Abigail; Hero or Rat? – April 1, 2019

On Sunday March 31, I preached on 1 Samuel 25; the story of David vs Nabal; wherein Abigail, Nabal’s wife, does an end run around her husband to save him, their household, and David.  I called an audible Sunday morning and elected to answer the four questions here, in writing, rather than off the cuff – largely because one of them was new to me and needed a little research.

Q&A 1: Like Paul in Acts says that we are to honor God over man- Acts 5:29- is that what a wife needs to do to honor God over her husband in order to protect her husband if he is unwilling to protect himself and his family?

First, and I may be a little naïve, but it seems to me that if we live a quiet life, mind our own business and work with our own hands (1 Thess 4:11); there will be few times in our lives where our spouse will have to protect one of us from death by armed, angry men.  Second, narrative is not normative.  Meaning, we can glean principles not precepts from these narrative passages.  With those caveats. The simple answer is “yes.”  New Testament submission = “arranging oneself under” and there may come a time when like Nabal a husband is so caught up in foolishness, or, more commonly, a time nearing the end when he’s no longer thinking right, that his wife, in order to protect him and honor God, must step around him.  But, like with all justifications, be very careful of motive.  God wants our obedience more than He wants our sacrifice!

Q&A 2: What happened to Nabel’s kingdom and servants after he died and Abigail left? Did they all join David?

This is the one that stymied me.  My first reaction was to say, the Bible is silent on this note; but given that David’s story extends into 2 Samuel and 1 Chronicles, I couldn’t say definitively.  I can now; the Chroniclers of Samuel apparently did not deem property rights important in this case.  That said.  We do know, in fact, the only one of David’s first 4 sons who did not cause great trouble for him was Abigail’s son. He is called by two different names: Kileab in 2 Samuel 3:3, and Daniel in 1 Chronicles 3:1. He was born in Hebron and he was David’s second son. After the death of his oldest brother, Amnon, people would normally expect Kileab to become king after David. However, God chose Solomon to rule after David. Unlike Kileab’s younger brothers, Absalom and Adonijah, Kileab did not fight to try to become king. Perhaps Nabal’s lands were Kileab’s inheritance?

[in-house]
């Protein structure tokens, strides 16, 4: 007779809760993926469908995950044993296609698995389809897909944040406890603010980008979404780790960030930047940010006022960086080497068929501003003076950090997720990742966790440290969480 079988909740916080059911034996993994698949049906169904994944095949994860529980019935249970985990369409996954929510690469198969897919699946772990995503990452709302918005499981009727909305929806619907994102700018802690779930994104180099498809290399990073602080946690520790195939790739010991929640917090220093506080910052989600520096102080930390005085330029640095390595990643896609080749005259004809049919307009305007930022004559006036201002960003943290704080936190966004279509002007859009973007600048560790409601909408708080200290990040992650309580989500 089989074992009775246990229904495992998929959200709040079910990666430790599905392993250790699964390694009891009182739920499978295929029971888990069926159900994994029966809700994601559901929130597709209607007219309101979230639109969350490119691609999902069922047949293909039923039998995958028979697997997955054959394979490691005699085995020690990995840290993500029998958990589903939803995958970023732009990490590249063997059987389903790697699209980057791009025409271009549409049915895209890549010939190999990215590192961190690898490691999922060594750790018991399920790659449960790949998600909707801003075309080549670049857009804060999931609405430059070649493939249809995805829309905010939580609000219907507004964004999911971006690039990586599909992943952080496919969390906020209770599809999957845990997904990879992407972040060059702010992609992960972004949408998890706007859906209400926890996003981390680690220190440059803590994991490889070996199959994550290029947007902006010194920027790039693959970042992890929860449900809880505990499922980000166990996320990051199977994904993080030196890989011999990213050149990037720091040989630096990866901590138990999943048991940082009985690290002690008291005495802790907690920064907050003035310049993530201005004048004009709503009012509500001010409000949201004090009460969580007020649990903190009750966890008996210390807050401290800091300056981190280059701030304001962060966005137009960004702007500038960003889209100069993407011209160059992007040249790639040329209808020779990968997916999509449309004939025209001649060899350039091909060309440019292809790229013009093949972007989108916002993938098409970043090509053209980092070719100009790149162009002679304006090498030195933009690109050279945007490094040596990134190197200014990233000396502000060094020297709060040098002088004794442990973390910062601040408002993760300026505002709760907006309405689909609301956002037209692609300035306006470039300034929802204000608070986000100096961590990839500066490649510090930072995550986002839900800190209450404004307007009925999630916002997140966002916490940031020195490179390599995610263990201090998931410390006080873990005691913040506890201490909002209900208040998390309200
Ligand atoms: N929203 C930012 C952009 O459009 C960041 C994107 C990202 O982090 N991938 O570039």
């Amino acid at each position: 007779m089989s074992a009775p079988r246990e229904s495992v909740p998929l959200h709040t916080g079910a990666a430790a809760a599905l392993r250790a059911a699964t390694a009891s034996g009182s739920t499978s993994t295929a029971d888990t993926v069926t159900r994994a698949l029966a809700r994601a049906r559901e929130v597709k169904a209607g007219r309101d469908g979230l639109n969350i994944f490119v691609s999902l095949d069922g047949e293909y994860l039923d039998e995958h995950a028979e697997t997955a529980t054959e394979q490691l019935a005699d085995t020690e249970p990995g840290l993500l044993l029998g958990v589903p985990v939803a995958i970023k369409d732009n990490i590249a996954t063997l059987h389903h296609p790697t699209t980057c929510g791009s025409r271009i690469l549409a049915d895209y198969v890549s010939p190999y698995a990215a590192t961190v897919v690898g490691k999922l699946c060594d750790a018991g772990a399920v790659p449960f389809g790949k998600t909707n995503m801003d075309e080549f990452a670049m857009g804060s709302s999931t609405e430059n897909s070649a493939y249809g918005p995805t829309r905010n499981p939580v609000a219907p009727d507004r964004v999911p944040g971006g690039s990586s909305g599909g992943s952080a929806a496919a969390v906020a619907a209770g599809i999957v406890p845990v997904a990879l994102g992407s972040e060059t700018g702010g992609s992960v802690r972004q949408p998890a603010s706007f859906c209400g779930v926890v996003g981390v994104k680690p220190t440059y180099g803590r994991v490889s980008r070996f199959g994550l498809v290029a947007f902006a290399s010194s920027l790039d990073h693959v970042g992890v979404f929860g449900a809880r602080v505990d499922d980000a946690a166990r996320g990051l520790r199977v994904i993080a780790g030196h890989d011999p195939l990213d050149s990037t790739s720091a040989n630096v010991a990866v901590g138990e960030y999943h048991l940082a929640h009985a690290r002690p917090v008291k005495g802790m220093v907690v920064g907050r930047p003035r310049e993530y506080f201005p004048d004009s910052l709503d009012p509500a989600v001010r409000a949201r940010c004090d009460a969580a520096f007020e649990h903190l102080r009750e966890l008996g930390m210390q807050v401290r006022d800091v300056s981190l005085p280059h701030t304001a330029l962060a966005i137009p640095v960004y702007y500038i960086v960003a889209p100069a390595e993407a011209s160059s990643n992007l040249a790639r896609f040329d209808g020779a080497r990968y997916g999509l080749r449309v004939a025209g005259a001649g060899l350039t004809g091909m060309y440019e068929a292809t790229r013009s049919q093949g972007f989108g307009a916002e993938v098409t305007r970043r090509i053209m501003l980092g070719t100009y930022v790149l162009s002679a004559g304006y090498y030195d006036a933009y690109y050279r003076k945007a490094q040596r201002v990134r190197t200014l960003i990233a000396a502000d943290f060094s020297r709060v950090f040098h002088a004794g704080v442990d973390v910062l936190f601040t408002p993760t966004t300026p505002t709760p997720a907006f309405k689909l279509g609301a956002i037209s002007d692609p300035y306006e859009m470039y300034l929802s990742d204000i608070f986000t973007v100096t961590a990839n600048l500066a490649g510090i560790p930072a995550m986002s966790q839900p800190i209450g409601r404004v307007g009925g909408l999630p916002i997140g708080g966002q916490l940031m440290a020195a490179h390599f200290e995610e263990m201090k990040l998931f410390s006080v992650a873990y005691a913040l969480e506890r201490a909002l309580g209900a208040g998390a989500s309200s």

Q&A 3: Because Nabal’s character seems to indicate he was a fool (the literal meaning of his name), and he was a Calebite (with the word meaning dog), was what Abigail did wrong or out of compassion for Nabal by not telling him?

Clearly, Abigail’s motives were pure.  She did what she did to save her husband’s life, despite the fact that he was a fool.  I didn’t mean to suggest that what she did was wrong, but rather to say in a marriage all of our actions need to complement the union, rather than just the individual.  In cases where information is withheld like that, or “end-runs” are made NOT to protect the family, but rather to get away with something, the marriage union can only suffer.

Q&A 4/Comment: Talking about Abigail telling a lie for God’s timing. Similar to when Abraham lied about not being married (to Sarah) for God to further Abraham’s richness and stature. Other times in the old testament that happens too.

This is true.  And hard to swallow.  And doesn’t erase the fact that lying underlies two of the seven abominations God hates in Proverbs 6 and violates a key principle of the New Testament Community.

These six things the Lord hates,
Yes, seven are an abomination to Him:
A proud look,
A lying tongue,
Hands that shed innocent blood,
A heart that devises wicked plans,
Feet that are swift in running to evil,
A false witness who speaks lies,
And one who sows discord among brethren.  (Proverbs 6:16-19 – Emphasis mine)

“Therefore, putting away lying, “Let each one of you speak truth with his neighbor,” for we are members of one another.”  (Ephesians 4:25)

I think the “heroic” lies in the OT narratives tend to always be protective and rightly motivated.  I mentioned Corrie ten Boom recently as a modern example of this.  Nevertheless, we should always keep our tongues from evil and our lips from speaking lies (unless Pharaoh kidnaps our spouse or 600 armed men are marching toward our estate because our spouse won’t share breakfast).

Pastor Scott


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